2013 Fundraising Dinner Speech
Daniel Aguilar giving a speech at the Young New Yorkers 2013 fundraising dinner. (Courtesy of Young New Yorkers)













As he pasted photographs of himself into a collage alongside pictures of a lion—chosen to symbolize strength, persistence, and resilience—he started to see his true identity.

Just traveling into Brooklyn from Staten Island—a journey he had to document for a videography project—also profoundly altered his mindset.

“I never came to downtown Brooklyn,” he said. “[Now] I was in a whole different setting, so my mind kind of expanded and my perspective on my life had changed.”

The class also went on a number of excursions to learn about public art, and how to convey their voices through art to address social issues that mattered to them.

“That was something that was just amazing, and something I was never a part of before,” Aguilar said.

Art Restores

The program culminated in an art exhibition in a courtroom. The prosecutor, defense attorney, and judge that had sentenced each participant attended the exhibition to view the artwork, but more importantly, to converse with the program participants.

Each person was able to speak about what the program had done for them.

The purpose was to humanize the process of the criminal justice system and for the participants to get to know each other on an emotional and personal level. And it worked.

Aguilar remembered that one participant decided his community-themed art project would have everyone write down their goals and aspirations onto a piece of paper, fold it into a paper airplane, then launch it into the air.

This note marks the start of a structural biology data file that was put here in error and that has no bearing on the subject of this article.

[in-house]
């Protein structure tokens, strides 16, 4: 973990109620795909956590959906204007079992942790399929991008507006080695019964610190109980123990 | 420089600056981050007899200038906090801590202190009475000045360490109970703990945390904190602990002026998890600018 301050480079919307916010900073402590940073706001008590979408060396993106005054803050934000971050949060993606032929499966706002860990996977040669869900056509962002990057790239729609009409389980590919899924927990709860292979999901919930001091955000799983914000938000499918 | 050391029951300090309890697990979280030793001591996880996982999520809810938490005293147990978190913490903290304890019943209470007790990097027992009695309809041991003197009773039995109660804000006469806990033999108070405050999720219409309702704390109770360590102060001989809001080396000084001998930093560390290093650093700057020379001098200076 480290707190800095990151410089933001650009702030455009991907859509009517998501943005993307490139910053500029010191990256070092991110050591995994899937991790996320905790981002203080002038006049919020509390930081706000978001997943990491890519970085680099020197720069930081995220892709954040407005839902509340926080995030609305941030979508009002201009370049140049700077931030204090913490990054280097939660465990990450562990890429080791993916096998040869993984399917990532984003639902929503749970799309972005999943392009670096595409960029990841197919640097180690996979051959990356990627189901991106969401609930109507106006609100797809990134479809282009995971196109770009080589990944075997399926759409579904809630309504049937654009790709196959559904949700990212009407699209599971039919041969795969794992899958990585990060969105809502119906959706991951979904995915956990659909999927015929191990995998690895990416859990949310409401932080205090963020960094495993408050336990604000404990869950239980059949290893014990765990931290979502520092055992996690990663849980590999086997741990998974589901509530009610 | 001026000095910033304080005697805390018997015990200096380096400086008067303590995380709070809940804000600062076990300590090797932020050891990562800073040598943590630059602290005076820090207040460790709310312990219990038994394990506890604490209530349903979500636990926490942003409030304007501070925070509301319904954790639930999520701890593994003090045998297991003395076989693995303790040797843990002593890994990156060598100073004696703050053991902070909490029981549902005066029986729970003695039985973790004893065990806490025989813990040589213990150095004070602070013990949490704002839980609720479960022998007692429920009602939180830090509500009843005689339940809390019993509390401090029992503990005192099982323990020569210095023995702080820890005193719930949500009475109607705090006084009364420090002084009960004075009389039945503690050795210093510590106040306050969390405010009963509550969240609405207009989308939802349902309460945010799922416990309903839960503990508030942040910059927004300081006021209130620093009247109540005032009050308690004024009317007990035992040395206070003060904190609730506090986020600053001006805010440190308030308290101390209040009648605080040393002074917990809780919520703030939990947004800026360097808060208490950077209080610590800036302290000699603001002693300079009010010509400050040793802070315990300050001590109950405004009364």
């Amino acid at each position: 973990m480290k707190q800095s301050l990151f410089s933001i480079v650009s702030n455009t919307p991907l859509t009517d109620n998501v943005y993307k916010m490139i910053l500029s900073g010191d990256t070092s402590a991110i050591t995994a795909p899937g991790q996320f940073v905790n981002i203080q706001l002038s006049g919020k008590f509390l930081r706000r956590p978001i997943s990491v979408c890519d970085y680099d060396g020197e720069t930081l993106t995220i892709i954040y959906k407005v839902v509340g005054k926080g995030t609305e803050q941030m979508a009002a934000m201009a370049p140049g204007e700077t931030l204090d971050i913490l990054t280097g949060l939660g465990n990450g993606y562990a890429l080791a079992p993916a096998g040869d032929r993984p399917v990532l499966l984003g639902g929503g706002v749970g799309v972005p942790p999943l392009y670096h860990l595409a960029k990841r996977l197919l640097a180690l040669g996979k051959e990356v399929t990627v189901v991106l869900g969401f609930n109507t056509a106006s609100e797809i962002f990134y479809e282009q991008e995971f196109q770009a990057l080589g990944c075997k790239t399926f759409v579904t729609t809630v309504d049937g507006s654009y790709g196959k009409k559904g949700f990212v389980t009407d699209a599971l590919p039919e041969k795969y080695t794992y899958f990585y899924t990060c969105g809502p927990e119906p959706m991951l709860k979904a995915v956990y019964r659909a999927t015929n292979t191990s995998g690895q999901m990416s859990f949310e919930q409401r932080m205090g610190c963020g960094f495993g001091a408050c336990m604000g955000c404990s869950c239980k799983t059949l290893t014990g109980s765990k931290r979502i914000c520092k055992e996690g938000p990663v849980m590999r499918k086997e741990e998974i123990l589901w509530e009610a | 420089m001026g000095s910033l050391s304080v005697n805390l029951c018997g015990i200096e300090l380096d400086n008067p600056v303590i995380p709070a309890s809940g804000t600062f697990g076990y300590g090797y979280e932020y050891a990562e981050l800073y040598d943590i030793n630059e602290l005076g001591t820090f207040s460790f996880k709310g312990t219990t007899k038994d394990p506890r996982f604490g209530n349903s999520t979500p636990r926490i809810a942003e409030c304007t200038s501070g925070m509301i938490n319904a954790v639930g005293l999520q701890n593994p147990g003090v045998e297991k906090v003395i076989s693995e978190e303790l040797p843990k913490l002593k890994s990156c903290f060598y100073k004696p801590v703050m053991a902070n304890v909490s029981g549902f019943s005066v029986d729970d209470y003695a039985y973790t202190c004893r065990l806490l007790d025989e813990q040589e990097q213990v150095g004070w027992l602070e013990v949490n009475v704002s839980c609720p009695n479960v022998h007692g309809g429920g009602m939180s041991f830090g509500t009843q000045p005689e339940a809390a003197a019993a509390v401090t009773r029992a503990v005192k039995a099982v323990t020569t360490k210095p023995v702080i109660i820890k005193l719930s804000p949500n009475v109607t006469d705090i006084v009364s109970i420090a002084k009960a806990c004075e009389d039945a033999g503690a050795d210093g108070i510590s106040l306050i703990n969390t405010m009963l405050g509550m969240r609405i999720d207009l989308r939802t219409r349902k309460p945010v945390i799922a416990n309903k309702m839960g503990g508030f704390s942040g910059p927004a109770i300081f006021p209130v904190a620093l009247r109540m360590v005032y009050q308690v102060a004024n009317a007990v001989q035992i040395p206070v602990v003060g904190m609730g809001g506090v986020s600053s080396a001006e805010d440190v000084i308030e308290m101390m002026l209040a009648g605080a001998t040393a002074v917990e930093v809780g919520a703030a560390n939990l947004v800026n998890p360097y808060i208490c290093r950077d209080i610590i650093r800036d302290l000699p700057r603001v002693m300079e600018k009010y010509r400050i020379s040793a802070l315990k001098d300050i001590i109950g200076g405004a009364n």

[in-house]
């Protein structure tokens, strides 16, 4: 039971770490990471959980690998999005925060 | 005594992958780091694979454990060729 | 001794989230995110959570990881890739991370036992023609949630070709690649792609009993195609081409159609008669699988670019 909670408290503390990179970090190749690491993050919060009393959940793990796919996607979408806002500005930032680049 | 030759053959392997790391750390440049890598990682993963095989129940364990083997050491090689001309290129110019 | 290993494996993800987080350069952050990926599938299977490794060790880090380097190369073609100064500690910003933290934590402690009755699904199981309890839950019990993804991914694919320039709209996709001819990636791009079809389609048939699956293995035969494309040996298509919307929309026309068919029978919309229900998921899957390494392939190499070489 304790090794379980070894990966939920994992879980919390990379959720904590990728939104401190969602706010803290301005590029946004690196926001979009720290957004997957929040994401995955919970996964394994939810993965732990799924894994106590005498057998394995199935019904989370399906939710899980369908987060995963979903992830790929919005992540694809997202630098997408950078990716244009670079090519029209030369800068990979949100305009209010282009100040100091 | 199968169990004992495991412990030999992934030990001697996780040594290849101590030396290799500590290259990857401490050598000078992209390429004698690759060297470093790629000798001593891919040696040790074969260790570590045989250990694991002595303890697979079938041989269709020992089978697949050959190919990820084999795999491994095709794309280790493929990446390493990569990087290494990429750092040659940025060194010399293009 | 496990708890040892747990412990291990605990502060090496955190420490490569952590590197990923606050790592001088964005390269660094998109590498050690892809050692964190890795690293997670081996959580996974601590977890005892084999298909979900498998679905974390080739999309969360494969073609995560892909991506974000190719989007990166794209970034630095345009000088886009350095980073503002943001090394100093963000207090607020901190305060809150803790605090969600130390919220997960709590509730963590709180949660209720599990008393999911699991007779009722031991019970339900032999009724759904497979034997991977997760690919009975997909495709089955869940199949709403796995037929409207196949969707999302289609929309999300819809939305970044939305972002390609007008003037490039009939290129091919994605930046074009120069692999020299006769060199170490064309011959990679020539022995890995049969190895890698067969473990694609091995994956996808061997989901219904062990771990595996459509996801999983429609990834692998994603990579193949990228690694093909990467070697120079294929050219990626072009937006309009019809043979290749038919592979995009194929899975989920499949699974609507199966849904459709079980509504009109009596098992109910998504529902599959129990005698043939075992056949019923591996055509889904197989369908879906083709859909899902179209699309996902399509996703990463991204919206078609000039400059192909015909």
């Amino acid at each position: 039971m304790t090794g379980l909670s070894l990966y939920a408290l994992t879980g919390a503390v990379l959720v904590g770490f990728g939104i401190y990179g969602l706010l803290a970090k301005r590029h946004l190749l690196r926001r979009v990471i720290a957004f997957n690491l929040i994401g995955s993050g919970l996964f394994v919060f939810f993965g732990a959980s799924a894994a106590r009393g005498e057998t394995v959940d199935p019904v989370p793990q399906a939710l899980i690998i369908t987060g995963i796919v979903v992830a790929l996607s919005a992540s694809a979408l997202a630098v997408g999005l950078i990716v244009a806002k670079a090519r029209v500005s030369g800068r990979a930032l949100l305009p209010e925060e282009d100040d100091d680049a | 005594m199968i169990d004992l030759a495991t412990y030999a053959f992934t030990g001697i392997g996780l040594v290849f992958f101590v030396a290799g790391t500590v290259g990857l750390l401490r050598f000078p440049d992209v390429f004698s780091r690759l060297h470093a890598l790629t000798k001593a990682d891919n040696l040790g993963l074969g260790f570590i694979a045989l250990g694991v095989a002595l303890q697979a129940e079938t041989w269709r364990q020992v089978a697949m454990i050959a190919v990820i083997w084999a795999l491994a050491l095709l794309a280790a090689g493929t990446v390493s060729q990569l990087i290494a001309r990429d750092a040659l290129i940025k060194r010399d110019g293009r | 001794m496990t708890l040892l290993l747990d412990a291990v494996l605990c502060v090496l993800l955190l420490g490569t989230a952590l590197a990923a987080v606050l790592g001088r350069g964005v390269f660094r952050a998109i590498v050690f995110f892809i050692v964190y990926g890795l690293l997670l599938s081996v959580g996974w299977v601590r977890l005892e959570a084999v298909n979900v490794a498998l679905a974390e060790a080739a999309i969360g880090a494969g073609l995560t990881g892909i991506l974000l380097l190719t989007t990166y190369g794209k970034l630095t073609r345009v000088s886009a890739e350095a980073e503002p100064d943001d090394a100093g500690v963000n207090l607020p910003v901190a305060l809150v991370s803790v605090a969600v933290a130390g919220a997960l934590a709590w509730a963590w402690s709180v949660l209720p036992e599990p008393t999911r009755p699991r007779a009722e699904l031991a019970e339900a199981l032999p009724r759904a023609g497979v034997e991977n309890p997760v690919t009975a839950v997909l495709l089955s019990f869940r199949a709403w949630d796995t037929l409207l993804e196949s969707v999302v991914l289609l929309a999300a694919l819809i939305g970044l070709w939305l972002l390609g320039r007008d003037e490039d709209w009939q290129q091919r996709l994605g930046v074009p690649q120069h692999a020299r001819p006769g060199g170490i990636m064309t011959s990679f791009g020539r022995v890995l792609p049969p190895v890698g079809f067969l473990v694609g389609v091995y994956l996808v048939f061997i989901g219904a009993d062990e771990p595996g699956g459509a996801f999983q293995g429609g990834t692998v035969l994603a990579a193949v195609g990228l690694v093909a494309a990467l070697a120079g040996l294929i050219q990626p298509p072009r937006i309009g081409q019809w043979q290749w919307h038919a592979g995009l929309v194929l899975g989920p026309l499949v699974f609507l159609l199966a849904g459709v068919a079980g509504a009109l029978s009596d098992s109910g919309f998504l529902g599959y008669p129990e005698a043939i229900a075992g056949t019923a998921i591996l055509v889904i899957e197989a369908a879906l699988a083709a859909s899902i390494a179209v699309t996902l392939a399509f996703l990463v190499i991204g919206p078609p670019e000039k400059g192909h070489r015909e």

“I remember we all just ended up standing, maybe 80 of us, just throwing a bunch of airplanes in the sky and letting them all soar throughout the exhibition hall. It was awesome,” he said.

Those soaring aspirations proved to be a fitting metaphor for Aguilar’s transformation over the eight-week process.


Judge Calabrese and Daniel Aguilar at the 2018 exhibition. (Mansura Khanam)


















“It made me a more conscious and aware individual, and someone who looked at the impact of his choices beforehand,” Aguilar explained.

“Most of the time before that I was very impulsive, and so I would just do things without really understanding the consequences of my choices.”

Later, he was invited to speak at a Young New Yorkers event. Legal professionals and his mentors in attendance were all impressed with his attitude—as was his family. He knew he could move on from his mistake.

“It was amazing, I got this sense of joy,” he said.

Moving Forward

Aguilar went on to graduate from John Jay College of Criminal Justice majoring in forensic psychology, and now he’s a peer mentor at Young New Yorkers.

“I don’t think I would be the person I am today if it wasn’t for them,” he said.

He knew that he had something to give back that could help kids going through the program now.

“I was someone who went through the system, who’d been through the program, and I’m a testimony to the impact of the program,” he said.

If you have a human interest story you’d like to share, write to Andrew Thomas at